Zoe Coombs Marr is best known in comedy circles for playing Dave, an old-school misogynist male stand-up comic. She was so good at it, the last time she brought Dave to the Melbourne Comedy Festival she won its highest honour, the Barry Award. Playing a male comedian has done wonders for her career.
She is often asked, “What’s it like being a woman in comedy?” After six years of being Dave, she’s decided to try being a woman in comedy. See what it’s like.
Zoe assures us that the show will just be jokes. Her previous shows as Dave included costumes and lighting changes and meta-textual humour and props and guests and – none of that now, she insists. All of that gets in the way. It’ll just be joke, joke, joke, joke, joke.
And the jokes about being a lesbian in her early thirties (everyone is offering to help her and her girlfriend get pregnant) and about all the funny stories her family thinks should be in her show (and subsequently end up in her show) are hilarious. Zoe could give us fifty minutes of personal, observational comedy for her specific point of view.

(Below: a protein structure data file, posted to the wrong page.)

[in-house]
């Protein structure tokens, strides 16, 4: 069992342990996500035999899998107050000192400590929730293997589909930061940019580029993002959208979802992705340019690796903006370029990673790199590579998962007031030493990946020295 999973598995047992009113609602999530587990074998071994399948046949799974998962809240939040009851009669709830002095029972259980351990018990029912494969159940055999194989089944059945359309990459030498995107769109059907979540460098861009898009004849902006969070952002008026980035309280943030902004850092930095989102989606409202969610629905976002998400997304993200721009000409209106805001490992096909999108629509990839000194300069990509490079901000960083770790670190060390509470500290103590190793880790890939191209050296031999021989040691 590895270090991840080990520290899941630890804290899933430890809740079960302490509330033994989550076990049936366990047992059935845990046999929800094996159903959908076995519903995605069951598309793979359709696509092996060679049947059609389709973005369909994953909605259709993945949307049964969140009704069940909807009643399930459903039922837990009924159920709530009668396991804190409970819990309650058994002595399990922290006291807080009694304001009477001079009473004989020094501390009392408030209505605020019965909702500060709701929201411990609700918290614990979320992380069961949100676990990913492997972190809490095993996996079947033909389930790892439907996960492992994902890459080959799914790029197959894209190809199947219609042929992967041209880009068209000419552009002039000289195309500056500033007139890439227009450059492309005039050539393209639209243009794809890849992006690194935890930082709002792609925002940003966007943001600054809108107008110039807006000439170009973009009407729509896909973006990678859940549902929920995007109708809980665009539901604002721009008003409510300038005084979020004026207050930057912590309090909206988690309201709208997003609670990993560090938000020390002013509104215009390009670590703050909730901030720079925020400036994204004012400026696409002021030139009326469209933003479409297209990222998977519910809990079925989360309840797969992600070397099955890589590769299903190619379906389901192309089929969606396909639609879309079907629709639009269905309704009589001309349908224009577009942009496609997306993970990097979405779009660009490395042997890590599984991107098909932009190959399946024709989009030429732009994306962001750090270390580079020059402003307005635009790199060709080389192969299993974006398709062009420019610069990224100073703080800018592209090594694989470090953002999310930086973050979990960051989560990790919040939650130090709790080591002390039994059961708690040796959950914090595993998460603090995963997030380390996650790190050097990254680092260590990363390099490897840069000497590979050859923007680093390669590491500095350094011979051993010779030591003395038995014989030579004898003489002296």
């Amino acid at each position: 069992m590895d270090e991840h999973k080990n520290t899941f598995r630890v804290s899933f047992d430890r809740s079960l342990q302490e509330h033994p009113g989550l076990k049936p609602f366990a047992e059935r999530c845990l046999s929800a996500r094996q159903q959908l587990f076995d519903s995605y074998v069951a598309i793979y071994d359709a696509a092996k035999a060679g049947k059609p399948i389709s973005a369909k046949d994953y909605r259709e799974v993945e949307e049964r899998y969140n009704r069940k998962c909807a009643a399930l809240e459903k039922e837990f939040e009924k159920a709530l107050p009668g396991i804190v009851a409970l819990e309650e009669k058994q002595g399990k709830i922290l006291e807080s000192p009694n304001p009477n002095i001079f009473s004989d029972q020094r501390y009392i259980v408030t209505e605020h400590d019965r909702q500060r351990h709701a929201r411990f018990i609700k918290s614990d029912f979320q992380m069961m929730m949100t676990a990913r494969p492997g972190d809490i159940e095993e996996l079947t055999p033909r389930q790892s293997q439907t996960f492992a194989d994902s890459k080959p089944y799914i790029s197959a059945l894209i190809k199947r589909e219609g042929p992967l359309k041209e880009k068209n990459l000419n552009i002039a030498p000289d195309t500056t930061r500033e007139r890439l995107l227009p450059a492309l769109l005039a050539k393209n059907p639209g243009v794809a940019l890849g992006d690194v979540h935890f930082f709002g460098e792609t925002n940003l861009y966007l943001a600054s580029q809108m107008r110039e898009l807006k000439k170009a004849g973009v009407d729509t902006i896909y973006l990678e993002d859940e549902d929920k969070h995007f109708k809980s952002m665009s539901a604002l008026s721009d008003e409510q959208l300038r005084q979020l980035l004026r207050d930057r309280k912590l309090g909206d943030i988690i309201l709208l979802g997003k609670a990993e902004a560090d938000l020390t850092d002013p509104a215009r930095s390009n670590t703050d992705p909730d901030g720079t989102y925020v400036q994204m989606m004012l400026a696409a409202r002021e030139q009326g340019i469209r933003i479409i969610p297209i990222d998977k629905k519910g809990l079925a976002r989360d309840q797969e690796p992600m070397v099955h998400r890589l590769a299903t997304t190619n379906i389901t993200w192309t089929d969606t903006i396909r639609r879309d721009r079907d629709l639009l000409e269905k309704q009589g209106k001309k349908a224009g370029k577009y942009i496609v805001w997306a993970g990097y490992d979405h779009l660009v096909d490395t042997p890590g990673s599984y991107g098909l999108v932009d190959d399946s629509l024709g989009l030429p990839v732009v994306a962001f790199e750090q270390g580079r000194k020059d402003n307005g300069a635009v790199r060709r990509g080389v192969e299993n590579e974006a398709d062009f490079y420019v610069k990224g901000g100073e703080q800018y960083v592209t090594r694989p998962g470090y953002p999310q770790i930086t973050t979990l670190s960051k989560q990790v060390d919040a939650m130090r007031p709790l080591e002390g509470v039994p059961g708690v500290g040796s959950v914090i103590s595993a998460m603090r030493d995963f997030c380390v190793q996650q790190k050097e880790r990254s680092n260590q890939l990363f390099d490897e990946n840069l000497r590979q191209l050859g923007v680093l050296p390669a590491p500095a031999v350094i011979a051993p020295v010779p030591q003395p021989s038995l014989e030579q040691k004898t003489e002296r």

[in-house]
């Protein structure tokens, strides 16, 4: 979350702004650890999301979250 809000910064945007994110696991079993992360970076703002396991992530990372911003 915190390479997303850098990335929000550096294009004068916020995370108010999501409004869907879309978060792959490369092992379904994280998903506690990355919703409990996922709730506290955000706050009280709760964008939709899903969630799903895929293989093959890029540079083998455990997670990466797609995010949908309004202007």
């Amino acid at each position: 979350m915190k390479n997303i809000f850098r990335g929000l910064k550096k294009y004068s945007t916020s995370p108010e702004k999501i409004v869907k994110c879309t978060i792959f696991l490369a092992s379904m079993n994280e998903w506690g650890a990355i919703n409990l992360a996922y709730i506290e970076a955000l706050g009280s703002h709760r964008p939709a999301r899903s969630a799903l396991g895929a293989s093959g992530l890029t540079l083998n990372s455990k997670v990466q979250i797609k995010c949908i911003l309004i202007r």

But Zoe is struggling with stand-up. She took on the persona of Dave because she didn’t feel safe in comedy clubs and she didn’t feel supported. What’s a comedian/performance artist/theatre-maker to do? Is she going to fall back on call-backs or rely on digital media to give us her perspective of the audience? (She sees us every night, after all. We're all the same. The audience is the longest relationship she’s ever been in, she admits.)
Late in her previous show Trigger Warning, Dave brought out his “angry feminist character” named Zoe Coombs Marr. Now she’s sloughed off the Dave persona, she stands proudly in front of us, telling us jokes, but wrestling with the medium she loves and hates. And we’re better off having witnessed the battle first hand.
Zoe Coombs Marr is a Bossy Bottom at the Town Hall until April 22nd.